The FundamentaList (No. 19)

1. Are Evangelical Voters Still Conservative?

Last week, Beliefnet released the results of its new online poll which showed that although evangelical voters remain largely conservative, issues at the top of their agenda are increasingly aligned with those at the top of the progressive agenda. Although the poll was not scientific, its results reflect what many see as the changing face of the evangelical movement.

While a majority of self-described evangelicals said they remain committed to the Christian right leadership, they're recognizing the need to address issues like global warming, poverty, and torture. Most Christian right leaders have resisted this change, but they've yet to see a significant backlash from their constituents. The religious right leadership remains well-funded, well-organized, and committed to the same core issues from which they will not budge. And even evangelicals touted as "new" or "less conservative" remain committed to some of those core issues as well.

Herein lies one of the paradoxes of the poll: 65 percent of respondents said that Christian right leaders "sometimes or almost always represent their views." Of those respondents, an overwhelming number -- 80 percent -- "said Christian right leaders represent their views on defending religion in public life," and 63 percent "said those leaders represent their views on 'opposing gay marriage/gay rights.'" Yet a majority also seems to be breaking with that leadership on certain issues, with 60 percent saying "they favored a more progressive evangelical agenda focused more on protecting the environment, tackling HIV/AIDs, and alleviating poverty and less on abortion and homosexuality." Go figure.

Significantly, and consistent with more scientific polls, the respondents largely classified themselves as conservative; 47 percent self-identified as conservative, while only 14 percent self-identified as liberal. In a sign of theological conservatism, 84 percent described the Bible as the "inerrant word of God." But what does that mean politically? That the 84 percent all think homosexuality is an irredeemable sin, or that the Bible commands them to end poverty and global warming?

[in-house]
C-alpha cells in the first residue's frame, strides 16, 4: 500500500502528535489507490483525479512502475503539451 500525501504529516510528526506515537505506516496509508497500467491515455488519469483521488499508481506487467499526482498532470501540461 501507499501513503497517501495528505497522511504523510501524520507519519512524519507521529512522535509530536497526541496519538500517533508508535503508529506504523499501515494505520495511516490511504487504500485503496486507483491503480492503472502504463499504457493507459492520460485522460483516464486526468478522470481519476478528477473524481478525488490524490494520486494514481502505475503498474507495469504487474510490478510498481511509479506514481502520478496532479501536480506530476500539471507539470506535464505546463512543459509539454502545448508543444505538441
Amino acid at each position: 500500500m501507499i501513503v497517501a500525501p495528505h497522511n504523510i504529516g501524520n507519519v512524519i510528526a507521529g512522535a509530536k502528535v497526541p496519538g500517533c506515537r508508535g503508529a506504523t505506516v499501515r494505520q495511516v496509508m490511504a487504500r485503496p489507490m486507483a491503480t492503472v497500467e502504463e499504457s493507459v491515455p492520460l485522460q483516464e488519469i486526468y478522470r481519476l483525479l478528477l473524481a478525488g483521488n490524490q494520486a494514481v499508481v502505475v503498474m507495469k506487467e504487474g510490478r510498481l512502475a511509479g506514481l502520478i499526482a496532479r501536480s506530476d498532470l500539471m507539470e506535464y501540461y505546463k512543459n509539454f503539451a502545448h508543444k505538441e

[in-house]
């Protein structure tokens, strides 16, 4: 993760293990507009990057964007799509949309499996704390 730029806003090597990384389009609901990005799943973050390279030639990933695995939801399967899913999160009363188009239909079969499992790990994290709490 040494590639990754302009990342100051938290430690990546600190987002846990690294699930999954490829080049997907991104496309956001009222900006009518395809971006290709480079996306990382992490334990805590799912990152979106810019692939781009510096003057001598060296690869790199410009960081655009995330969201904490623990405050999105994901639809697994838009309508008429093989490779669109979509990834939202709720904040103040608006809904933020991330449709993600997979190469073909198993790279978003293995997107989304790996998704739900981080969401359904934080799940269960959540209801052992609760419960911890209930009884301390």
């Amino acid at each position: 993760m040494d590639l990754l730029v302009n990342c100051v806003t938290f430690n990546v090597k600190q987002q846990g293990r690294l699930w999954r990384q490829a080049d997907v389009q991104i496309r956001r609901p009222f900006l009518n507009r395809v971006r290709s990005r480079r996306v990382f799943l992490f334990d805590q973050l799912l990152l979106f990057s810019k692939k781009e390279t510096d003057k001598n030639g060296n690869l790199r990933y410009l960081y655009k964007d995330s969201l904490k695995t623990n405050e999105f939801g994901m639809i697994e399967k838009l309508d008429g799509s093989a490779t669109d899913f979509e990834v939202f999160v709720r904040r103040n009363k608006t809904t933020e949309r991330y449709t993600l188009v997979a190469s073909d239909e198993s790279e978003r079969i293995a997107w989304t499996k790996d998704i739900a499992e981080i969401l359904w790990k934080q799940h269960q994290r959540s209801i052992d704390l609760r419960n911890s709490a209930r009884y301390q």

And to demonstrate that Democrats can't win when they strain to prove their Christian bona fides to the religious right leadership, Bishop Harry Jackson said this to me last week about Barack Obama: "I've got some real concerns about his faith and how he defines faith, because he's in one of the most liberal denominations in the country... they've got people there who don't believe in the virgin birth of Jesus. Some of the people in that organization are way out to lunch. He's hardly mainstream in his faith."

But who's out of the mainstream? Obama got a higher proportion, and a higher actual number of votes, from South Carolina voters who attend church at least weekly than Mike Huckabee did.

2. What Is the "New" Evangelical Agenda?

In a conference call with reporters last week, three evangelical leaders (and two Catholic leaders) laid out their hopes that President Bush would bring up their issues in his State of the Union address and "salvage" his moral legacy by calling for an end to poverty, torture, and the war in Iraq, and pledging action on climate change.